Brent Wesley stands outside of Middlebury Apiary in November with a Masonite hardboard, a few nails and a hammer. Behind him industry workers and business professionals zoom down Akron’s East Market Street, punching out in praise of the weekend. A few weeks have passed since his last hive inspection, and as beekeeper and owner of the property, Wesley needs to tend to his honeybees and repair maintenance around the yard.
“When you get inside, nature begins and the city stops,” Wesley says, unlocking the door of a wooden fence. “For me, this is paradise.”
Inside the gates lay a 40,000-square-foot patch of tall grass and a half-dozen honeybee hives stacked on makeshift cinder blocks and wooden planks. While most of his hives have become vacant over the last few years as bees migrate to new shelters, one remains active with nearly 30,000 bees huddled around a single queen to keep warm. With winter approaching, they’re reaping the benefits after a long year of labor, feasting off the excess nectar stored for the long cold months ahead.
“It’s how they survive during the winter. It’s why you don’t want to take too much [honey],” Wesley says. “It’s going to be quiet, but if there’s anything we can learn from bees it’s that our survival depends on family and that need of nurturing a community.”
A few worker bees rotate shifts, buzzing in and out of the crates to circulate heat. Wesley takes the board and slides it through the bottom of the stack to help limit cold drafts.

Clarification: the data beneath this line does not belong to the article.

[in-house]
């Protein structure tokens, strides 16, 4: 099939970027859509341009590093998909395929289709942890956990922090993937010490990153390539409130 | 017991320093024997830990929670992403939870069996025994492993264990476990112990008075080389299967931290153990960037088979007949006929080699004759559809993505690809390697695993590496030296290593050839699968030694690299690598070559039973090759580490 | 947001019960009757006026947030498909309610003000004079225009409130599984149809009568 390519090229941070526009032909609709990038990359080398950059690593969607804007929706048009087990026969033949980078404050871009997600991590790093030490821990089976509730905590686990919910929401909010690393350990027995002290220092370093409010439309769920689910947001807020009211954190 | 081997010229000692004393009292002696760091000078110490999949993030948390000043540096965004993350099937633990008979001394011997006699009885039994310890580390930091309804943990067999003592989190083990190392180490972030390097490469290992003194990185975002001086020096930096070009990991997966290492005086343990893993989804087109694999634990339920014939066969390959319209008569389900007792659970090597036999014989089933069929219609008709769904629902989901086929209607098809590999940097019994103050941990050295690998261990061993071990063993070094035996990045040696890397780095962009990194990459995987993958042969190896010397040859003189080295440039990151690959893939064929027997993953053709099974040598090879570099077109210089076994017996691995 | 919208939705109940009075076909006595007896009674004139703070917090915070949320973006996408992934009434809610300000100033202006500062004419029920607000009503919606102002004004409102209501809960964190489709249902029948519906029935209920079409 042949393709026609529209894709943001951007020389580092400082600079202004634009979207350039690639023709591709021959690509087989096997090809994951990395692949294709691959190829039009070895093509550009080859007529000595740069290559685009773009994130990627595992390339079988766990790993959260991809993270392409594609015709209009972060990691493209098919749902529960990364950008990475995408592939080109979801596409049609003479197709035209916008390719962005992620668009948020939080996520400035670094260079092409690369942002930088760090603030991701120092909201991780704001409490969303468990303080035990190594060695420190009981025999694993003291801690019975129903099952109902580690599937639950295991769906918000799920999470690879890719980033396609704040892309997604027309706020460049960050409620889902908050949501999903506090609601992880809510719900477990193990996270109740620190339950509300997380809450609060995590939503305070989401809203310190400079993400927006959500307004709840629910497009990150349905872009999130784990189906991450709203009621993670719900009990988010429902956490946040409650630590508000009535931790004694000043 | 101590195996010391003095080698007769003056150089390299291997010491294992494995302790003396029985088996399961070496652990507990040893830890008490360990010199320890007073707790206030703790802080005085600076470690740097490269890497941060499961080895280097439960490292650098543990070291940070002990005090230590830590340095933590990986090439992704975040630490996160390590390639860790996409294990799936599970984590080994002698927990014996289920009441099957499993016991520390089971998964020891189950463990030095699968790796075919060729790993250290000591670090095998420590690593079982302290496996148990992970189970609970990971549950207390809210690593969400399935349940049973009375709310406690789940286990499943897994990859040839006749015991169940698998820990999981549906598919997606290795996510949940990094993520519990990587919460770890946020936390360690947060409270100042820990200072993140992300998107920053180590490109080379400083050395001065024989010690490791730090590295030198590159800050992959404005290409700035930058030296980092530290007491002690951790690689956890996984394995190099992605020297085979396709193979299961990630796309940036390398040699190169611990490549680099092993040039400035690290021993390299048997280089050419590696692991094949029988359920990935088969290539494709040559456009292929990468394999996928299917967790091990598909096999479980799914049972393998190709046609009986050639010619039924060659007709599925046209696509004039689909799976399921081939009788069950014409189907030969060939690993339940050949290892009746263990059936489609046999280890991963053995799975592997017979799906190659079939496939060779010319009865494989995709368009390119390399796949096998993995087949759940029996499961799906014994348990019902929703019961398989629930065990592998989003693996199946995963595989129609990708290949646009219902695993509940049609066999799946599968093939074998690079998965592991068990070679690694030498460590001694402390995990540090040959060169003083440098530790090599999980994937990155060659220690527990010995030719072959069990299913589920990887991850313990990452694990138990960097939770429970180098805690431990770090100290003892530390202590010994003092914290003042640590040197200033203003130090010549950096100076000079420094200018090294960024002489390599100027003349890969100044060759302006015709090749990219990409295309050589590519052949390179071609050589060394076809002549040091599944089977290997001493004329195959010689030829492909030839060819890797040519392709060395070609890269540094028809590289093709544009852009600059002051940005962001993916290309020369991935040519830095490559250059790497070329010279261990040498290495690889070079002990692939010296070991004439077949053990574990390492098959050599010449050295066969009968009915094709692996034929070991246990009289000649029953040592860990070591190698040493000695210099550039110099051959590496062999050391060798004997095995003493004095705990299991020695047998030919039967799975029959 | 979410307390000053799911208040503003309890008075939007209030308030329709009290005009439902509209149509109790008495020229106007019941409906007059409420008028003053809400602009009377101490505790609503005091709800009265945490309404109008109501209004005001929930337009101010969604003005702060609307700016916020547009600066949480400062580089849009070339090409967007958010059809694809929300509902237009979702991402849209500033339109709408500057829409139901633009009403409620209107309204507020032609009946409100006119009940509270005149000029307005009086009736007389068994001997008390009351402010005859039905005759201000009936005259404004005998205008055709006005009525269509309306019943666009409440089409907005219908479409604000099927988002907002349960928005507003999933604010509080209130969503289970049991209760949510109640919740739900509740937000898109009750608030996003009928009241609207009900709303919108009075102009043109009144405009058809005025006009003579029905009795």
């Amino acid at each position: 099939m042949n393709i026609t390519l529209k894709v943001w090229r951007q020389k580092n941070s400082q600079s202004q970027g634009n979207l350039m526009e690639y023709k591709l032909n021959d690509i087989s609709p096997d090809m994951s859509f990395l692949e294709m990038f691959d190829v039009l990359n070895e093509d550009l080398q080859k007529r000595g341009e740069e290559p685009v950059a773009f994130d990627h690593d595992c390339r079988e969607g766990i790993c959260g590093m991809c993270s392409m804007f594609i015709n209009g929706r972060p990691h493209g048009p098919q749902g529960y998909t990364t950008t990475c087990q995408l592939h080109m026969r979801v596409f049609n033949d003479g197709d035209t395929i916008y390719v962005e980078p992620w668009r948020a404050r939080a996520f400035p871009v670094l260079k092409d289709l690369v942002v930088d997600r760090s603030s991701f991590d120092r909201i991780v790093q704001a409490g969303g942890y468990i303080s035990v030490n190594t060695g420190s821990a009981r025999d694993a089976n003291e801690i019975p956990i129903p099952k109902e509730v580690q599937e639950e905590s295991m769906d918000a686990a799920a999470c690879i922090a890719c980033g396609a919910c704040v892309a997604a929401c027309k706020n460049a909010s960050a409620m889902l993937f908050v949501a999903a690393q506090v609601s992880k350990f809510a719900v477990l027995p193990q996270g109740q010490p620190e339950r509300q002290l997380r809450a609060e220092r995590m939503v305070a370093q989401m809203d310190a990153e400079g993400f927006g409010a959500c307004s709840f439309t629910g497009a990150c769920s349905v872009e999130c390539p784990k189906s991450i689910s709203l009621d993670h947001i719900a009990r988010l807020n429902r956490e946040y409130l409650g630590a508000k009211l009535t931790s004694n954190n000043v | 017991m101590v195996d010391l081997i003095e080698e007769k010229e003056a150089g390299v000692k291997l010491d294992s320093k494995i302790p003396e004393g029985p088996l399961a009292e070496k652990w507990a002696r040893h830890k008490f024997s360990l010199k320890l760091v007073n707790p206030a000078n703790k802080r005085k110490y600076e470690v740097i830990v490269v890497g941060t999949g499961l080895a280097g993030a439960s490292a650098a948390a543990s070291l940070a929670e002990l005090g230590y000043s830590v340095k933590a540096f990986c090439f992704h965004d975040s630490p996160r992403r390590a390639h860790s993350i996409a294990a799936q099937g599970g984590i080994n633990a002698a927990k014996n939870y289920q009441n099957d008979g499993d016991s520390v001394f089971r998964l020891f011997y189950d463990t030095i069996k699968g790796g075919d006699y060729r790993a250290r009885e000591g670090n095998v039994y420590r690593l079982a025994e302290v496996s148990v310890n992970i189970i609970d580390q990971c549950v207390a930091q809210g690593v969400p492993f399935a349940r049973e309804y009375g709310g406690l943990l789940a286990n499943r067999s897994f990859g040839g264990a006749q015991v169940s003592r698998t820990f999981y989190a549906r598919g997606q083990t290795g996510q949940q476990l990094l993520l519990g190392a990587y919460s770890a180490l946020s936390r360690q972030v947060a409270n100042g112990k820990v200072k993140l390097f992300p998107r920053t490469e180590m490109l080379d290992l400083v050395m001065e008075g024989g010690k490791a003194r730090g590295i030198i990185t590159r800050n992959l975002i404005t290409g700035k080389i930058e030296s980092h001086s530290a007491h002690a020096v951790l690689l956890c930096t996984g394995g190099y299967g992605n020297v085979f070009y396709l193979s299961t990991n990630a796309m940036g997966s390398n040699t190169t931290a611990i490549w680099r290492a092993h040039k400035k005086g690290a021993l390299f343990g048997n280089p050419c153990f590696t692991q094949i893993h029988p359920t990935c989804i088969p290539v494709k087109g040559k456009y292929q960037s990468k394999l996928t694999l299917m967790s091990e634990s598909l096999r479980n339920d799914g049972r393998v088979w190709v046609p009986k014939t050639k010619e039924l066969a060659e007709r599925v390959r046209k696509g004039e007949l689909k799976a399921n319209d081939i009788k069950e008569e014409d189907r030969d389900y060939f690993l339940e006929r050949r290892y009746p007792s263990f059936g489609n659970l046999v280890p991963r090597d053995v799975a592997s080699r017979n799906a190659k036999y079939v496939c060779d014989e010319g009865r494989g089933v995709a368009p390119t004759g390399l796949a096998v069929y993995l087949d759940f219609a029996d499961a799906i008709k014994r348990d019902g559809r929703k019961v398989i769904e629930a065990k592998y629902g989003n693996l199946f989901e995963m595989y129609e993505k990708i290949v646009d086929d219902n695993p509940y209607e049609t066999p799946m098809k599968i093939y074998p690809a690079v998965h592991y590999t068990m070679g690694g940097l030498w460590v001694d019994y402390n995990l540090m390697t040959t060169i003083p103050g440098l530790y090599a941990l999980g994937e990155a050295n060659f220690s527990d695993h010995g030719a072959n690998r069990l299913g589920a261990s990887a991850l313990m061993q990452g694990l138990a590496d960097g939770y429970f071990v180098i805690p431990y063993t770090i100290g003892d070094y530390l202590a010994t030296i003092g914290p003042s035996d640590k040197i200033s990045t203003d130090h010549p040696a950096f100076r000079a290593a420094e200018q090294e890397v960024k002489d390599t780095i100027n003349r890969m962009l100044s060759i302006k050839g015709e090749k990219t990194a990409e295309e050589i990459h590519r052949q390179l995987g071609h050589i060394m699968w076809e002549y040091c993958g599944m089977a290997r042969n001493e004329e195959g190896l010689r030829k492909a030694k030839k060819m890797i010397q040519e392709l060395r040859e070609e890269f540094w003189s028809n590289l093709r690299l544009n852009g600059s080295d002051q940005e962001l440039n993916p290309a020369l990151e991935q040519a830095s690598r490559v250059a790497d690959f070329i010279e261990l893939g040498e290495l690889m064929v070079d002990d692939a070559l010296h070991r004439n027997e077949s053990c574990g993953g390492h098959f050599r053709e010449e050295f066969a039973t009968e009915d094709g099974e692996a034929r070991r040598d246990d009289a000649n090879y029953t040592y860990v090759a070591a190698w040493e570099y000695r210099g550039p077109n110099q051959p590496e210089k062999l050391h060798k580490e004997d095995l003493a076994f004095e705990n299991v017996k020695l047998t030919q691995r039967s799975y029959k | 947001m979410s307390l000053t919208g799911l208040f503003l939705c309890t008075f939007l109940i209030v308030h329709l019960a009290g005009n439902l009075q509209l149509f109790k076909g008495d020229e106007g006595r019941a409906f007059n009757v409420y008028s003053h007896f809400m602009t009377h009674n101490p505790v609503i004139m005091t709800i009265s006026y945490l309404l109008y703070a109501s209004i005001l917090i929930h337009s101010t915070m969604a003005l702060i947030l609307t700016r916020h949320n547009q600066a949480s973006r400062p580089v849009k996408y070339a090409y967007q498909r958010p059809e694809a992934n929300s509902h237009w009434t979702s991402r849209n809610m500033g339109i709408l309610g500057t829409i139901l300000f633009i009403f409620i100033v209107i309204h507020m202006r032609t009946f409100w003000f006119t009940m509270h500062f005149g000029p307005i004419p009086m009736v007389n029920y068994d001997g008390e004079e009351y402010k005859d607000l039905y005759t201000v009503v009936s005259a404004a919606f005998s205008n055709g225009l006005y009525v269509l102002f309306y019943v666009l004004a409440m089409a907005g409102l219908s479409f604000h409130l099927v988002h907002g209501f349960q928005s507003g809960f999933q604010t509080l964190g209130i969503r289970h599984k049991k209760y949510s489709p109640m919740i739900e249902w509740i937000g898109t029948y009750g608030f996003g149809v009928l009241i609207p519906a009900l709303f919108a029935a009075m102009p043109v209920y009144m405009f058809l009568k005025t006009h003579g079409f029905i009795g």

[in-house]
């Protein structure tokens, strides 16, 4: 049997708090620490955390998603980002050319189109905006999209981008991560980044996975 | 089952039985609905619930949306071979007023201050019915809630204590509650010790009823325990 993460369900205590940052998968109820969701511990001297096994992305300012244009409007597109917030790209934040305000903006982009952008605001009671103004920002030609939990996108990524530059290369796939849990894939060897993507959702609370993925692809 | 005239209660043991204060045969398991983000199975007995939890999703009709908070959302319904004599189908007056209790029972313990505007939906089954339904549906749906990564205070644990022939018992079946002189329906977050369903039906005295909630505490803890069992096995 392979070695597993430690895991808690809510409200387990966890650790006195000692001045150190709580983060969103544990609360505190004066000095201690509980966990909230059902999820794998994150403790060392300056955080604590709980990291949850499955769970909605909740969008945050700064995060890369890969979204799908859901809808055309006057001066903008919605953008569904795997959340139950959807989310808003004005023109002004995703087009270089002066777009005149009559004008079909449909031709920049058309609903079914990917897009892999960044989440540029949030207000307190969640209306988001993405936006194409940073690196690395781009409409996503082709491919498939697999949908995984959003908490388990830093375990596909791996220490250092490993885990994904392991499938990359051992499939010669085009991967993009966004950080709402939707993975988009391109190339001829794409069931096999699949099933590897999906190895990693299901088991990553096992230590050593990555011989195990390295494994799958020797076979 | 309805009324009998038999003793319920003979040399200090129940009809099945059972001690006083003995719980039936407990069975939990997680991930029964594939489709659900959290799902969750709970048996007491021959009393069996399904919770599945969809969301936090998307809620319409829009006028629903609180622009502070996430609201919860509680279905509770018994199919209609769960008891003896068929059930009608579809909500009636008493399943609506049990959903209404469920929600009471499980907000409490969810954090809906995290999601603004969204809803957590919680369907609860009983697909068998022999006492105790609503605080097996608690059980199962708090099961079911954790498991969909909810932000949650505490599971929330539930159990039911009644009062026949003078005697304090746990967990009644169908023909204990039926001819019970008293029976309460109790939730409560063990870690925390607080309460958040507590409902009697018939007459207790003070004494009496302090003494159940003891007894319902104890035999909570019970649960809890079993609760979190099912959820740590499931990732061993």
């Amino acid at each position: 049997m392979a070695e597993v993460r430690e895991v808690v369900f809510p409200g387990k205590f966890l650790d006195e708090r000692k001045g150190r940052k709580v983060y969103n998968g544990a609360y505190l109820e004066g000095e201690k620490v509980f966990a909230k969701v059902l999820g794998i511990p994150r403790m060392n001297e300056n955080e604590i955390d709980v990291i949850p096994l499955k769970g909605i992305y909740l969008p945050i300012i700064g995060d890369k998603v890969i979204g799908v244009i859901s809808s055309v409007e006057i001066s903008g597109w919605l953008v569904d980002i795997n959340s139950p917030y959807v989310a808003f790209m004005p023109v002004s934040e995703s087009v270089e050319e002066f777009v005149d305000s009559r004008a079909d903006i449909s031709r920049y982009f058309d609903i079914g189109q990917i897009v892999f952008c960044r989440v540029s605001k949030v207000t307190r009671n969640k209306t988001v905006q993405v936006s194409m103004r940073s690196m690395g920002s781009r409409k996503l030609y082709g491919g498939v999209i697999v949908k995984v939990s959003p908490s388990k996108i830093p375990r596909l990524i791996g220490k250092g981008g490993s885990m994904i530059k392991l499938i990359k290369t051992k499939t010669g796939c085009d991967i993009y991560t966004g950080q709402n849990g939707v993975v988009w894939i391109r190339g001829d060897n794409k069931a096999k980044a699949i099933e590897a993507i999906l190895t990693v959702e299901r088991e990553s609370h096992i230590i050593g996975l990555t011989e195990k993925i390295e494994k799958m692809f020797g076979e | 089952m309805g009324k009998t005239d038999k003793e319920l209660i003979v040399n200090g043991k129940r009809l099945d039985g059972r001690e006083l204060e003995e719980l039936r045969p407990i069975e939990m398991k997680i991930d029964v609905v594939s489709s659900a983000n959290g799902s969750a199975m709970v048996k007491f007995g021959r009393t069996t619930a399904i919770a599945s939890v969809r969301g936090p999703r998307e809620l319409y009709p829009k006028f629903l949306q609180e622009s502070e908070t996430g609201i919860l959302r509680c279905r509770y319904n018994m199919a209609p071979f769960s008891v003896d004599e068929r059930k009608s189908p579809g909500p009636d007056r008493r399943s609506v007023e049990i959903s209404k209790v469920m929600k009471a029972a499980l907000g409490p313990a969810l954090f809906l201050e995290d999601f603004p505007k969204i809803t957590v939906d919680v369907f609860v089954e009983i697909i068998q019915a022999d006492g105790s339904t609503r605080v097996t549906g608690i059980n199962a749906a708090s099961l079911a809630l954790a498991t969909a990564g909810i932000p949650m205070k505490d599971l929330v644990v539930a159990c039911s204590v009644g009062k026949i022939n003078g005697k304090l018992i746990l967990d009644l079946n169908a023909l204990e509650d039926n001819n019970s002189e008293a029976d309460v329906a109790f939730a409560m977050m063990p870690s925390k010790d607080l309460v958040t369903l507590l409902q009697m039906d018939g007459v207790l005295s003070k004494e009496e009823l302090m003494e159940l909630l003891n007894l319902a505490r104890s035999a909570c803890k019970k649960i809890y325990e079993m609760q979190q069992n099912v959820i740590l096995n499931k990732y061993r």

“When it’s swarm season, like in the spring and summer, you want to keep an eye on them every several days,” Wesley says, peering into the tower. “I try to condense them all in one [hive] around this time of year since they’re dormant and resting.”
Wesley started beekeeping in 2013 as a way to flesh out his growing curiosity around agriculture and opportunity. He then expanded that hobby into Akron Honey by building three apiaries across Akron over the last seven years and doling out a number of honey-related products at local farmers markets. In total, he’s harvested more than 3,320 pounds of honey and has sold nearly 1,090 pounds of honey to consumers nationwide.
His dedication to the craft even garnered him a spot on Cleveland Hustles, a reality competition show produced by LeBron James and Maverick Carter in 2016. Even though he won the shot to open his own storefront with the help of an investor, he turned it down to remain close to home. It wasn’t until this past summer at the height of the pandemic that Wesley fully invested everything he had into his beekeeping business.